Exporters 'face €65bn bill for red tape under hard Brexit'
Exporting companies in the UK and EU face additional red-tape costs of about £58bn (€65bn) in total in the event of a hard Brexit, a report has said.
The study by consultants Oliver Wyman said country level differences are pronounced, singling out the agri-food industry here and the car and manufacturing sector in Germany as particularly exposed.
If the UK crashes out of the EU without a deal, the annual costs overall, both tariff and non-tariff, for exporters in the remaining member states is estimated to amount to £31bn.
That's fractionally more than for UK exporters, who will be hit with a £27bn bill.
Oliver Wyman said the study focuses only on the direct impacts of the UK's exit from the EU which are of immediate importance to companies for Brexit planning. It does not model additional impacts such as migration, pricing changes or third-country Free Trade Agreements, which are likely to increase the overall impact.
The report noted that in the EU27, the hardest-hit sector will be automotive, where the direct impact will be around 2pc of current Gross Value Added (GVA). But it added: "Country-level differences will be pronounced. In Ireland, for example, the exposure of the agricultural sector to UK consumers is a particular pinch point, and in Germany four of the 16 states - Bavaria, Baden-Württemberg, North Rhine-Westphalia, and Lower Saxony - will shoulder around 70pc of the total impact due to their respective strength in automotive and manufacturing."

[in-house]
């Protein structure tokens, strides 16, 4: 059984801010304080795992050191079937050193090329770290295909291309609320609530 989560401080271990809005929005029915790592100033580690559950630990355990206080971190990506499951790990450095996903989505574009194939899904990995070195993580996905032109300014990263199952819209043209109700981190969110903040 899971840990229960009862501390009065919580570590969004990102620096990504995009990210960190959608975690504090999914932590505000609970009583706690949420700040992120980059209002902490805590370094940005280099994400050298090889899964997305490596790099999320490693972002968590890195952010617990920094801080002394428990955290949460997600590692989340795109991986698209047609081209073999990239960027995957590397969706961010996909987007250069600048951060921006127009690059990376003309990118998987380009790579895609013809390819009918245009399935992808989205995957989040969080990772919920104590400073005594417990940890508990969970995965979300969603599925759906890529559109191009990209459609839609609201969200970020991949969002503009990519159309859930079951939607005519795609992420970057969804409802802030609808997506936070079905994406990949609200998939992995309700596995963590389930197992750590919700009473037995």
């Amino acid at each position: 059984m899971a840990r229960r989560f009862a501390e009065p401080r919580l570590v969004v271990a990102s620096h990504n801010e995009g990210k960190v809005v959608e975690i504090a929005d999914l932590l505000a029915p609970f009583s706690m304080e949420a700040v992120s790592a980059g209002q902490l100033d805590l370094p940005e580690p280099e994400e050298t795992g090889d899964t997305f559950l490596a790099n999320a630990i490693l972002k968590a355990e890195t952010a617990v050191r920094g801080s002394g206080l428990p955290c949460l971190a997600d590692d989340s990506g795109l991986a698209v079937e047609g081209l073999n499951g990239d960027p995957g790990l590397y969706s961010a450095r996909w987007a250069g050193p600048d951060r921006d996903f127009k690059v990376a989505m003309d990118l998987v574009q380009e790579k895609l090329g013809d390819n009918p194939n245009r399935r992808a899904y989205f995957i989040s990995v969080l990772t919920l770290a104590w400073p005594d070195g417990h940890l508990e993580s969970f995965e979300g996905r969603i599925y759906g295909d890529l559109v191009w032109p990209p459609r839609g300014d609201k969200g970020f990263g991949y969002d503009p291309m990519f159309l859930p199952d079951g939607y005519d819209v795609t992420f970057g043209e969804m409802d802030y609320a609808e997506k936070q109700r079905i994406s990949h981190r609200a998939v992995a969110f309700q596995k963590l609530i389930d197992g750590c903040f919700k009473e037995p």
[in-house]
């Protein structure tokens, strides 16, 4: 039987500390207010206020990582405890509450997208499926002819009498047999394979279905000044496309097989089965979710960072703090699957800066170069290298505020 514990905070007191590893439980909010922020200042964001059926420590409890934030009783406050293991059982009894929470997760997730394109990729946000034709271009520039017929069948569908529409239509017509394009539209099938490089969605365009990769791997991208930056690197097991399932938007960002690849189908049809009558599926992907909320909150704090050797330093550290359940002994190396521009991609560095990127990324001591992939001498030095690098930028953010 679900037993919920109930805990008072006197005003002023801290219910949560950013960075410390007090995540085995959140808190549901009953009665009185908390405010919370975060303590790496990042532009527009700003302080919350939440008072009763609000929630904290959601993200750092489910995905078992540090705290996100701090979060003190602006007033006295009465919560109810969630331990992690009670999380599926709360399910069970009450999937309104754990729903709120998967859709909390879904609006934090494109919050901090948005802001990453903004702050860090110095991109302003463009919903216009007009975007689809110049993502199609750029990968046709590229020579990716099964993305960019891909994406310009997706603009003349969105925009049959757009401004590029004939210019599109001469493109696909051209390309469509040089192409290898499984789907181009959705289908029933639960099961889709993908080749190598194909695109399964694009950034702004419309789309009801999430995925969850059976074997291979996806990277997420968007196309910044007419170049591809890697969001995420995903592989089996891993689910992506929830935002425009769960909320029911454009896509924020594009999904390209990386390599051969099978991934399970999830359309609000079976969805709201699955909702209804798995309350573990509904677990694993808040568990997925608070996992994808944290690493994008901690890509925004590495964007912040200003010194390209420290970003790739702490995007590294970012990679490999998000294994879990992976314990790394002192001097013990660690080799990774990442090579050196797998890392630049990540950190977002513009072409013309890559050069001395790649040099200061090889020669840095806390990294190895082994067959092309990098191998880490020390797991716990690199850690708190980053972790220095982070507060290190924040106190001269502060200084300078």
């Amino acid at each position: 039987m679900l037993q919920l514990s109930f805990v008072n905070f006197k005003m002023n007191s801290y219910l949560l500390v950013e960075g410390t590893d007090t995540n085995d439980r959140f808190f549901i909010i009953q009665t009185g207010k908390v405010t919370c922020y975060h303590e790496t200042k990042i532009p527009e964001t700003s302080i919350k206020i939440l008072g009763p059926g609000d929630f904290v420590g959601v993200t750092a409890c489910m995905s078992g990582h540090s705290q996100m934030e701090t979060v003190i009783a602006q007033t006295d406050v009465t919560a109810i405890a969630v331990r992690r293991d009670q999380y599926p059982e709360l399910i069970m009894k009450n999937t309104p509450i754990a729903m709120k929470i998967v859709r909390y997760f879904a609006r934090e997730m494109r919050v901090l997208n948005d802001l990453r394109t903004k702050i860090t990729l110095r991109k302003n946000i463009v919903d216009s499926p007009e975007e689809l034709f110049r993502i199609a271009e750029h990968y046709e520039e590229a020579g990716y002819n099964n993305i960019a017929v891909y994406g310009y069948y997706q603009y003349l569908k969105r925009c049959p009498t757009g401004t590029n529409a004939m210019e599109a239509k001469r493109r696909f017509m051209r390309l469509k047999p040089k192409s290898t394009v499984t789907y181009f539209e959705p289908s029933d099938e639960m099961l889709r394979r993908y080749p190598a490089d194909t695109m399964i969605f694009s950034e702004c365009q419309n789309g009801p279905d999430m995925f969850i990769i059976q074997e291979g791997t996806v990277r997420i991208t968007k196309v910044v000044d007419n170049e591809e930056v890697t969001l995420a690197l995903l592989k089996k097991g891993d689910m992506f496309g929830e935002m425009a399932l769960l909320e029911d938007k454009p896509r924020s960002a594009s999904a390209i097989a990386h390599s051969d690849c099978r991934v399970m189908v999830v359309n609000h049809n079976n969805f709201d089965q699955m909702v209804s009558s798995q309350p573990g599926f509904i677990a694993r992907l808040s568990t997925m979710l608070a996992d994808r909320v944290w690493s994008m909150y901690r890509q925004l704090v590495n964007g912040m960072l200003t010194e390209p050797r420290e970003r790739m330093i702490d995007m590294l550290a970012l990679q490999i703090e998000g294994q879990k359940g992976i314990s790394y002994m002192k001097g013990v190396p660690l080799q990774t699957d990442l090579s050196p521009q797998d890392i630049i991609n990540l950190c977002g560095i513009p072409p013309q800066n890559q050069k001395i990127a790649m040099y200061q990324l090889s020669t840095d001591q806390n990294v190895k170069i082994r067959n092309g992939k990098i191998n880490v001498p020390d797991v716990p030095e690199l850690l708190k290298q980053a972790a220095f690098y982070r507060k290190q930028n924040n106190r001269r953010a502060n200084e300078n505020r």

It added that in the UK the financial services sector will take by far the biggest hit, incurring around a third of the extra 'red-tape' costs.
However, there are very significant impacts in other sectors where firms are highly integrated into European supply chains - for example in the automotive, aerospace, chemicals and metals and mining sectors.
If the UK stays in a form of a customs union, it would reduce the costs for both sides by about half, the report said.
But Prime Minister Theresa May has ruled out keeping Britain in an EU customs union because it would prevent the country from striking its own trade deals.